NEW YORK (Reuters) - Stock index futures pointed to a lower open on Wall Street on Wednesday following the previous session's rally, with futures for the S&P 500 down 1.0 percent, Dow Jones futures down 0.9 percent and Nasdaq 100 futures down 0.9 percent at 4:33 a.m. EDT.
Tokyo's Nikkei average gained 1.1 percent, but European stocks were mixed in early trade, struggling to extend the previous session's rebound from a 20-percent dive over 2-1/2 weeks, with renewed pressure on Italy and Spain dragging down shares from the two debt-stricken countries.
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U.S. Treasuries pushed higher on Wednesday and benchmark yields dipped back near record lows hit the previous day after the Federal Reserve's pledge to keep rates near zero for at least another two years prompted more investors to pile in.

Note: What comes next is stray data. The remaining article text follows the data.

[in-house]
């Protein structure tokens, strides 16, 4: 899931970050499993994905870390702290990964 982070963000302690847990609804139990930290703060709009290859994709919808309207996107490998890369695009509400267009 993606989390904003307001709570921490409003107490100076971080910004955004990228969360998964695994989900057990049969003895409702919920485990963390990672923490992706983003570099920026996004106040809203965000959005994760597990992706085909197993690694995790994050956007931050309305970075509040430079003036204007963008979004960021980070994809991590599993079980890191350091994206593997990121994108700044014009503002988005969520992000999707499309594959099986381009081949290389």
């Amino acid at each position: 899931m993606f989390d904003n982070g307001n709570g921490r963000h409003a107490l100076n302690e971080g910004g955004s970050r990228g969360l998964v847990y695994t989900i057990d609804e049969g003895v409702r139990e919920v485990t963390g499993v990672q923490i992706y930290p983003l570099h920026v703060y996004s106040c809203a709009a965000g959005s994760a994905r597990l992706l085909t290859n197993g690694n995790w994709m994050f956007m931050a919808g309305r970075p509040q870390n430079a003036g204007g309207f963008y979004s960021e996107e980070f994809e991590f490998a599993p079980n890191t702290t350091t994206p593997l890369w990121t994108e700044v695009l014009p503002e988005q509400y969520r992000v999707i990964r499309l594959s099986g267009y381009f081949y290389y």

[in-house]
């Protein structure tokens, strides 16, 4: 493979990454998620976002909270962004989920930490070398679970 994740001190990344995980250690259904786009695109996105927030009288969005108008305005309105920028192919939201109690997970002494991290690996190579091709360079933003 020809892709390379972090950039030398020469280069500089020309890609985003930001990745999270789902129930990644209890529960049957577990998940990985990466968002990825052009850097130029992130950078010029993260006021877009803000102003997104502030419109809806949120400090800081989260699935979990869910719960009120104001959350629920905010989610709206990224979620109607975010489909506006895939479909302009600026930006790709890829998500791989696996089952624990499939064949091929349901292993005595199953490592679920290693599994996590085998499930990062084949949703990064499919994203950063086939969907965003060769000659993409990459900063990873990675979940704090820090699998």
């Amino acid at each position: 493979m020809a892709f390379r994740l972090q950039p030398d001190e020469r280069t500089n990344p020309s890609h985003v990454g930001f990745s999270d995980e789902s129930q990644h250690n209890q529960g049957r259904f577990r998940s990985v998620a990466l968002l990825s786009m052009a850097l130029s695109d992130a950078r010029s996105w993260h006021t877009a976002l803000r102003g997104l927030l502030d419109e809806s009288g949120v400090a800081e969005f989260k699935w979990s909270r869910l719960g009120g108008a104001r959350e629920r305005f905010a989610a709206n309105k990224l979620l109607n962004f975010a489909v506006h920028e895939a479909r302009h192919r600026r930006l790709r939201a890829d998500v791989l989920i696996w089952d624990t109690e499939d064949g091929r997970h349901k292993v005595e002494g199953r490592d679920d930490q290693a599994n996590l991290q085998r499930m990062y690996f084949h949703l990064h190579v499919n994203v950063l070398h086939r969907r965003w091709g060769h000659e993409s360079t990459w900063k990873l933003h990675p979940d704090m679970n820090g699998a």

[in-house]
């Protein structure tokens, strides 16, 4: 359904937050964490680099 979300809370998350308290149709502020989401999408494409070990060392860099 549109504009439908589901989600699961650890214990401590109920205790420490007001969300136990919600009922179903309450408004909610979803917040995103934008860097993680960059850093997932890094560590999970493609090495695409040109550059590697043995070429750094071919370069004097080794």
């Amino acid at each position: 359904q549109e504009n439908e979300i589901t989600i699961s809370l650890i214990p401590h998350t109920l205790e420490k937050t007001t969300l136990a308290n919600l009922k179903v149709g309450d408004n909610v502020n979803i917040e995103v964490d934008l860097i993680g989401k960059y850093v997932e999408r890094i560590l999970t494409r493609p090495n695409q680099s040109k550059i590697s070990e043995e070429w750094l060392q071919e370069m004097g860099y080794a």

Gold held steady, hovering near a lifetime high around $1,778 an ounce struck in the previous session, but further gains could be capped by a rebound in equities after the U.S. Federal Reserve's vow to keep rates near zero.
HSBC is selling its $30 billion U.S. credit card arm to Capital One Financial Corp for a premium of $2.6 billion, as Europe's top bank streamlines its mammoth operations by getting rid of unwanted businesses.
The world's biggest food group Nestle raised its full-year outlook after strong demand for its Maggi and Nescafe brands in emerging markets helped it post a forecast-beating 7.5 percent rise in underlying first-half sales.
U.S. stocks initially zigzagged on Tuesday after the Fed promised to hold interest rates low for at least two years, before strongly rallying in late trading, led by a rebound in financial shares. But the statement also sparked economy fears driving oil lower on Tuesday, while Treasuries rebounded.
The Dow Jones industrial average gained 429.92 points, or 3.98 percent, to end at 11,239.77. The Standard & Poor's 500 Index rose 53.07 points, or 4.74 percent, to 1,172.53. The Nasdaq Composite Index added 124.83 points, or 5.29 percent, to 2,482.52.
A Reuters poll showed on Tuesday that Wall Street economists see odds of around one-in-three the United States will slip back into recession, heightening expectations the Fed will launch another round of unconventional credit easing.
(Reporting by Blaise Robinson)